There seems to have been some controversy recently over whether Brexit will reduce land prices. Government adviser Dieter Helm reckons it will, but various land agents have popped up to say it won’t.
Prof Helm seems to be basing his remarks on the logical assumption that, if the underlying value of agricultural production is reduced and the associated subsidies are reduced, the value of the land will also be reduced.
However, the word on the street, or should I say, the word in the bar at the recent Farmers Weekly Awards, is that this overlooks a key distorting factor in the market – the attraction to the rich of buying farms to shelter assets from inheritance tax.
The inheritance tax rules were changed to exclude agricultural land for very good reasons.
It used to be the case that, if the owner of a family farm died without adequate (usually complex and expensive) estate planning, the family either had to raise onerous loans or sell some or all of the land in order to pay the death duties.
So family firms were being severely damaged or forced out of business and surviving family members deprived of their livelihoods, because of the need to pay the tax arising when the family had been unfortunate enough to suffer a bereavement.
We are not landowners and I don’t have any skin in this game, but I would report that there is a clear perception among a number of owner-occupier farmers that prices have been artificially inflated by non-agricultural buyers purchasing for inheritance tax purposes, making it very difficult for active farmers to compete.
Some have suggested that a possible remedy would be to set a cap on the relief at around the value of an average family farm. This would maintain the benefits of the original relief for family farming businesses, but eliminate an artificial pull factor for the super-rich.
Gove lacks beef
Returning to the Farmers Weekly Awards, I very much enjoyed attending again this year. Defra secretary Michael Gove graced us with his presence and, in a break with tradition, gave a short speech at the beginning, just before the bread rolls were served, which I assume was a precautionary measure.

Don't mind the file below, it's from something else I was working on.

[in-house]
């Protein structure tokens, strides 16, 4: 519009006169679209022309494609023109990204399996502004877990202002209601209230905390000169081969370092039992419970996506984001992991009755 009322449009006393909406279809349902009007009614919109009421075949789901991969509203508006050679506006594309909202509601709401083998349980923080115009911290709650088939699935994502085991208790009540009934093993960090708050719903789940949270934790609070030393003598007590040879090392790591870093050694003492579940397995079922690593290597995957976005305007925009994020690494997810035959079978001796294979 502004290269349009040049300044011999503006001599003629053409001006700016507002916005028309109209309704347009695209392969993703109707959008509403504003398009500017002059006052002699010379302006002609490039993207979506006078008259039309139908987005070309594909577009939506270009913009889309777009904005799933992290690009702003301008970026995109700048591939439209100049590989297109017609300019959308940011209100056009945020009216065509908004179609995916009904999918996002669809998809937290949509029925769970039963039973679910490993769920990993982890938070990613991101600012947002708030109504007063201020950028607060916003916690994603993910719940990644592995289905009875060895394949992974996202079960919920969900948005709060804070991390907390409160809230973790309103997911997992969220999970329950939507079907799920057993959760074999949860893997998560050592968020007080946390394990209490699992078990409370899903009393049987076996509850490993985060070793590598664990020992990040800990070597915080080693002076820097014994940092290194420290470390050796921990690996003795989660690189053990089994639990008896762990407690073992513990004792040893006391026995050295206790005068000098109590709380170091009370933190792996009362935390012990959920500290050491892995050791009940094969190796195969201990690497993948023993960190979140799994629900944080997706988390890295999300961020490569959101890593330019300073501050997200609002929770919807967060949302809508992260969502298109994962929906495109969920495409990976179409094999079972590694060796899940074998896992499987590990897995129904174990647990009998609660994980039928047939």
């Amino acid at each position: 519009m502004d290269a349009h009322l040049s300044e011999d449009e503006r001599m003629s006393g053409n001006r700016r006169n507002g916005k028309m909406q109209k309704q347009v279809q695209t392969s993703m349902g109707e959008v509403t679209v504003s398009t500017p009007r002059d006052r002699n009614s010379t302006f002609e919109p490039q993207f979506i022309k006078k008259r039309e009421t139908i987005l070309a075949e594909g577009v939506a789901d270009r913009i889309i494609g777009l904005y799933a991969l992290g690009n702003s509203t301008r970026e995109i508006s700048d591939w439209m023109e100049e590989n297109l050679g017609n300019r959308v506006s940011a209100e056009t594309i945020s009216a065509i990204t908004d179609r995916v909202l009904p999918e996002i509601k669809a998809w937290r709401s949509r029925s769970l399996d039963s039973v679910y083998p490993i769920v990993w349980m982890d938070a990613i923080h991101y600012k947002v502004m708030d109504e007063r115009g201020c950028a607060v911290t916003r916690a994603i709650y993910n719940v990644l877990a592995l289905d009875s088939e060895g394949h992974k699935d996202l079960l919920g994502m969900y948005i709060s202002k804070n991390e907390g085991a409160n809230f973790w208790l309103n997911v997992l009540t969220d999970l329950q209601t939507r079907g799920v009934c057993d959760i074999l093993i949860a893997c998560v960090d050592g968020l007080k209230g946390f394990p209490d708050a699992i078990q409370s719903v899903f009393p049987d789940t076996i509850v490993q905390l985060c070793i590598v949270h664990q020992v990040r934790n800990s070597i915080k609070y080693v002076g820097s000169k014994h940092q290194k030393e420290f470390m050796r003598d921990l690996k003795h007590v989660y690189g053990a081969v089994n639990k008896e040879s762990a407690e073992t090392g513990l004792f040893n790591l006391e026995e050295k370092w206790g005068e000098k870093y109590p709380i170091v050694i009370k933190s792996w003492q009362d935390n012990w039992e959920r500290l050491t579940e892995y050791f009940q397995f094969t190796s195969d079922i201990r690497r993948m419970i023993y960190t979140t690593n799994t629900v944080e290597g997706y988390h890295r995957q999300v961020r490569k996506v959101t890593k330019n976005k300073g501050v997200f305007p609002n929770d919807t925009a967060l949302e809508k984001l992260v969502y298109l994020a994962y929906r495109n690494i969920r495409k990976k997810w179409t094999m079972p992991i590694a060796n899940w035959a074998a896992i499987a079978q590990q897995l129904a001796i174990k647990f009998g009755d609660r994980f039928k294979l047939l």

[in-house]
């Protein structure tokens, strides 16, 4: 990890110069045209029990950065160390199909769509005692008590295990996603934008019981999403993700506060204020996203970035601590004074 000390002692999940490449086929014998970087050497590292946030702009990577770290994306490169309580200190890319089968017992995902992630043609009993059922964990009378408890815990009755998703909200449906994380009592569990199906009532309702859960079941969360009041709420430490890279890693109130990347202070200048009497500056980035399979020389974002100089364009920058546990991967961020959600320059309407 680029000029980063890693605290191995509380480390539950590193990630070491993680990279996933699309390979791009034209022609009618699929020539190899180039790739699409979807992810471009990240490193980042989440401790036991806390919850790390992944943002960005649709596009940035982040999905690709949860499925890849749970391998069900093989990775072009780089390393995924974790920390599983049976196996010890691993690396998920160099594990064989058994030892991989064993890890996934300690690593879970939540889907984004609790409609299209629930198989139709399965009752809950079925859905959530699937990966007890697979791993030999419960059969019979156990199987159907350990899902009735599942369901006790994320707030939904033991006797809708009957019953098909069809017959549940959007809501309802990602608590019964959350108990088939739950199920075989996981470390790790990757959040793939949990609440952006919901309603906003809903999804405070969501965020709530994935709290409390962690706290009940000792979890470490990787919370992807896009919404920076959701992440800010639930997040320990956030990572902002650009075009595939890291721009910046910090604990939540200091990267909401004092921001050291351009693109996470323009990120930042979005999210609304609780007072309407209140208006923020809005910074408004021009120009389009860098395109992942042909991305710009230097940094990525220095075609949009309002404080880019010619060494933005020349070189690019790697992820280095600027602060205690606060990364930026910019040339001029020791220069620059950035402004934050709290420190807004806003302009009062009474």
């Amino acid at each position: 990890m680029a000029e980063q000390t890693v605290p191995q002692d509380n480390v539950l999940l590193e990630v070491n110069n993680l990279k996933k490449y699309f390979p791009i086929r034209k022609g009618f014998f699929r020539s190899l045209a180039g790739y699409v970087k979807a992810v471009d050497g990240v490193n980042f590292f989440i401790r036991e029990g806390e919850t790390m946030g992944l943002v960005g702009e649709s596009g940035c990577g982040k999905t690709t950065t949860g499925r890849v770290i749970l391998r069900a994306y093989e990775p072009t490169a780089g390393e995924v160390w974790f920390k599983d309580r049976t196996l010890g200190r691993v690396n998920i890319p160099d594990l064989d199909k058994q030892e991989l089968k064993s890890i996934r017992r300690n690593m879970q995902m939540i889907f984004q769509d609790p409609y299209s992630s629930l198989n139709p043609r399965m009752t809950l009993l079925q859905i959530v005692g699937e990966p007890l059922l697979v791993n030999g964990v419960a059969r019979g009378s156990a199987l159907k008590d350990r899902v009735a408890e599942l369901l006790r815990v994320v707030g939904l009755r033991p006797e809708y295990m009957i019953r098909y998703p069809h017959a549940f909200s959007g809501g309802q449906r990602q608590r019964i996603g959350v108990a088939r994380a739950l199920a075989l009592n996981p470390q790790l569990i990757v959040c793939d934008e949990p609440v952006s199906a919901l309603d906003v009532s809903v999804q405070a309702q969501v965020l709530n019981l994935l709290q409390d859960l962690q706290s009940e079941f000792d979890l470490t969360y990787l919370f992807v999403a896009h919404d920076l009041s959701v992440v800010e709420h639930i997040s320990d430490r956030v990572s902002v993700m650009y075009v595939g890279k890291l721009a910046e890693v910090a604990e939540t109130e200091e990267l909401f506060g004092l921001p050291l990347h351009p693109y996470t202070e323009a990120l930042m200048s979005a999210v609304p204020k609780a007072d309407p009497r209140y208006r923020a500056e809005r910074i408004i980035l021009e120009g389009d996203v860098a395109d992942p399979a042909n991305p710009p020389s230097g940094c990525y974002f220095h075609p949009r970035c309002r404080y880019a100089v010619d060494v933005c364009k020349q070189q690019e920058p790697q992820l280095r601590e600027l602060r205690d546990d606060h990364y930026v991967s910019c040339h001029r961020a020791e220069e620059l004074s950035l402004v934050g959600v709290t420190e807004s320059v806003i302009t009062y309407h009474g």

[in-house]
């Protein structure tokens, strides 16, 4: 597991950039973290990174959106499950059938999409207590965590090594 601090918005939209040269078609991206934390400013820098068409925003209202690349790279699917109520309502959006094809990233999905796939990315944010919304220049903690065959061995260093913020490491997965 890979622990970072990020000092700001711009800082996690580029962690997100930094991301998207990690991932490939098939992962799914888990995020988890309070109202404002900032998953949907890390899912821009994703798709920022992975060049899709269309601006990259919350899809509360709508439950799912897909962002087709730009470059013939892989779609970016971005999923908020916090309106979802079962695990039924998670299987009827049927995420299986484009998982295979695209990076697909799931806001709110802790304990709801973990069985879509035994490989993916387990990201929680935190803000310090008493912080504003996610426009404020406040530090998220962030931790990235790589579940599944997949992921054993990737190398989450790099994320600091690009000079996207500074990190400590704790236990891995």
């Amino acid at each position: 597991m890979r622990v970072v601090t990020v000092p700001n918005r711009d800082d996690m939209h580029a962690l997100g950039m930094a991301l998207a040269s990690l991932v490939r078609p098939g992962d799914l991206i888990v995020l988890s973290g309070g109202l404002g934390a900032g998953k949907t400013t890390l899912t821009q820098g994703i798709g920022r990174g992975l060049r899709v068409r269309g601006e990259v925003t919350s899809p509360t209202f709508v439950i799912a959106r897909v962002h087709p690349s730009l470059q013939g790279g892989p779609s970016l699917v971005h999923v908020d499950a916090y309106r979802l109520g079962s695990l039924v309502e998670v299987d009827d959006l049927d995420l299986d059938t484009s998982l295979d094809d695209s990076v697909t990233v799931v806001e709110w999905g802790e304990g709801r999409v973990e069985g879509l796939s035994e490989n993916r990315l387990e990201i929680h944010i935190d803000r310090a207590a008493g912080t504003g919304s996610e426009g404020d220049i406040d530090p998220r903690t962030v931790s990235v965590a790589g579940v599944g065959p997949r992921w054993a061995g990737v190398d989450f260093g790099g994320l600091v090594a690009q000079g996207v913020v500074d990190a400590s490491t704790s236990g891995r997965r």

Since Mr Gove’s appointment at Defra, there has been extensive coverage in the national press of his views on plastics, diesel cars, air pollution and fisheries.
But for such a loquacious man, he has had remarkably little to say about the future of farming, particularly post-Brexit, other than platitudes and vague assurances. I expected more “beef”.
He is, after all, supposed to be the brain of Brexit. Either he doesn’t know what the prospects are, or he does know and he doesn’t like to say.
He’s an accomplished speaker – reminiscent of the type in the school debating society who could speak fluently for two minutes on any subject. So it was no surprise that he gave us a very pretty speech praising British farming.
Yet, for me he had the air of someone performing a duty at a family gathering, knowing that he’s done some damage that they haven’t found out about yet.
In primarily thanking farmers for “ensuring the countryside remains vibrant, active, working and beautiful”, he seemed to confirm where his priorities lie – management of the environment, rather than anything else.
Indeed, he has recently attracted the approval of environmental journalist and campaigner George Monbiot, for “saying the things I’ve waited years for an environment secretary to say”.
Farmers beware: he’s just not that into us.